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  • While this America settles in the mould of its vulgarity, heavily thickening to empire,
  • And protest, only a bubble in the molten mass, pops and sighs out, and the mass hardens,
  • I sadly smiling remember that the flower fades to make fruit, the fruit rots to make earth.
  • Out of the mother; and through the spring exultances, ripeness and decadence; and home to the mother.
  • You making haste, haste on decay: not blameworthy; life is good, be it stubbornly long or suddenly
  • A mortal splendor: meteors are not needed less than mountains: shine, perishing republic.
  • But for my children, I would have them keep their distance from the thickening center; corruption
  • Never has been compulsory, when the cities lie at the monster’s feet there are left the mountains.
  • And boys, be in nothing so moderate as in love of man, a clever servant, insufferable master.
  • There is the trap that catches noblest spirits, that caught — they say — God, when he walked on earth.
Robinson Jeffers

The son of a biblical scholar and Presbyterian minister, Robinson Jeffers (1887–1962) was a great American poet whose work celebrates the natural world in general and the landscape of the Northern California coast in particular. Classically educated — he began learning Greek at the age of 5 — Jeffers graduated from Occidental College when he was 18, after which he studied both medicine and forestry. In 1919 he and his wife, Una, moved to a home on the Carmel coast where they lived for the rest of their lives. Jeffers’s reverence for the natural world and his refusal to place man at its center were at the heart of his philosophy of “Inhumanism.” His distrust of humanity, his larger and more prophetic vision of the natural world, and his refusal to write in a “difficult” modernist mode, separate him from most of his contemporaries. Horrified by the carnage of the First World War, he refused to show the required patriotic fervor when America entered the Second World War, which lost him much of the critical acclaim he had won in the 1930s. Both Tor House (the Jeffers’ home in Carmel) and the stone tower Jeffers built with his own hands and in which he did much of his writing, remain significant attractions for travelers along the northern California coast. ”Shine Perishing Republic” is from his collection Roan Stallion, published in 1925.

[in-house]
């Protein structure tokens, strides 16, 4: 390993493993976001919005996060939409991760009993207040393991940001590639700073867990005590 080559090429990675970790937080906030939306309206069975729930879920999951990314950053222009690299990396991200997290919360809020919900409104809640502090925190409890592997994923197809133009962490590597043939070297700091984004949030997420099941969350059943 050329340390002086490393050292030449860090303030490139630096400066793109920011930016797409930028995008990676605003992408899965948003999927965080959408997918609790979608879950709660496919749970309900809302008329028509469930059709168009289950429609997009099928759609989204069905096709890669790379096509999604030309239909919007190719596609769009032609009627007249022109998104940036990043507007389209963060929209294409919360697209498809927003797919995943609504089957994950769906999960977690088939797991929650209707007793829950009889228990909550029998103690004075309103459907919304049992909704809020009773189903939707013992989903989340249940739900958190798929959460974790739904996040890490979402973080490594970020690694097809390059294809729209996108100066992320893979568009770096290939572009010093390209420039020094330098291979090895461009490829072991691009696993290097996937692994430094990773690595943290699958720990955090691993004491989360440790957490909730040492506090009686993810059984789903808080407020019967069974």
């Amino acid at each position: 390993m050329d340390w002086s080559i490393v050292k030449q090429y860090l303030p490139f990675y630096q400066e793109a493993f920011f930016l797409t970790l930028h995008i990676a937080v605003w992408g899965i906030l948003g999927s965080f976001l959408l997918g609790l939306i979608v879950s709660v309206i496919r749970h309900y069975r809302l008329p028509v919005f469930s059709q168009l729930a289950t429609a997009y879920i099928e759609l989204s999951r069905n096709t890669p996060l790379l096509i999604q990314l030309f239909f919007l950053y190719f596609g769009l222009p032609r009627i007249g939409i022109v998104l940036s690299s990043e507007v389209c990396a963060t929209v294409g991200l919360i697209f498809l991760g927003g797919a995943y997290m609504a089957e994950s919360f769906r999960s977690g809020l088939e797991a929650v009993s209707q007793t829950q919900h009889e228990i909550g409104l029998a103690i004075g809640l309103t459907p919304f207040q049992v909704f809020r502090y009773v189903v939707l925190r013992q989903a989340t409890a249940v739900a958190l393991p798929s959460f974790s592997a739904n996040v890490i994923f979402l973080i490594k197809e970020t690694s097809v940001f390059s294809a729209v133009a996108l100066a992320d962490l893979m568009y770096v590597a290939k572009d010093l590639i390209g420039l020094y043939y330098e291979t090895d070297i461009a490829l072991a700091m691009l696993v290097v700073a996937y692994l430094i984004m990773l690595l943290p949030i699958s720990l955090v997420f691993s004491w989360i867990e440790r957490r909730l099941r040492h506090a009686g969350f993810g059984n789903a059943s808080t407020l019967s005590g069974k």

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4S Ranch Allied Gardens Alpine Baja Balboa Park Bankers Hill Barrio Logan Bay Ho Bay Park Black Mountain Ranch Blossom Valley Bonita Bonsall Borrego Springs Boulevard Campo Cardiff-by-the-Sea Carlsbad Carmel Mountain Carmel Valley Chollas View Chula Vista City College City Heights Clairemont College Area Coronado CSU San Marcos Cuyamaca College Del Cerro Del Mar Descanso Downtown San Diego Eastlake East Village El Cajon Emerald Hills Encanto Encinitas Escondido Fallbrook Fletcher Hills Golden Hill Grant Hill Grantville Grossmont College Guatay Harbor Island Hillcrest Imperial Beach Imperial Valley Jacumba Jamacha-Lomita Jamul Julian Kearny Mesa Kensington La Jolla Lakeside La Mesa Lemon Grove Leucadia Liberty Station Lincoln Acres Lincoln Park Linda Vista Little Italy Logan Heights Mesa College Midway District MiraCosta College Miramar Miramar College Mira Mesa Mission Beach Mission Hills Mission Valley Mountain View Mount Hope Mount Laguna National City Nestor Normal Heights North Park Oak Park Ocean Beach Oceanside Old Town Otay Mesa Pacific Beach Pala Palomar College Palomar Mountain Paradise Hills Pauma Valley Pine Valley Point Loma Point Loma Nazarene Potrero Poway Rainbow Ramona Rancho Bernardo Rancho Penasquitos Rancho San Diego Rancho Santa Fe Rolando San Carlos San Marcos San Onofre Santa Ysabel Santee San Ysidro Scripps Ranch SDSU Serra Mesa Shelltown Shelter Island Sherman Heights Skyline Solana Beach Sorrento Valley Southcrest South Park Southwestern College Spring Valley Stockton Talmadge Temecula Tierrasanta Tijuana UCSD University City University Heights USD Valencia Park Valley Center Vista Warner Springs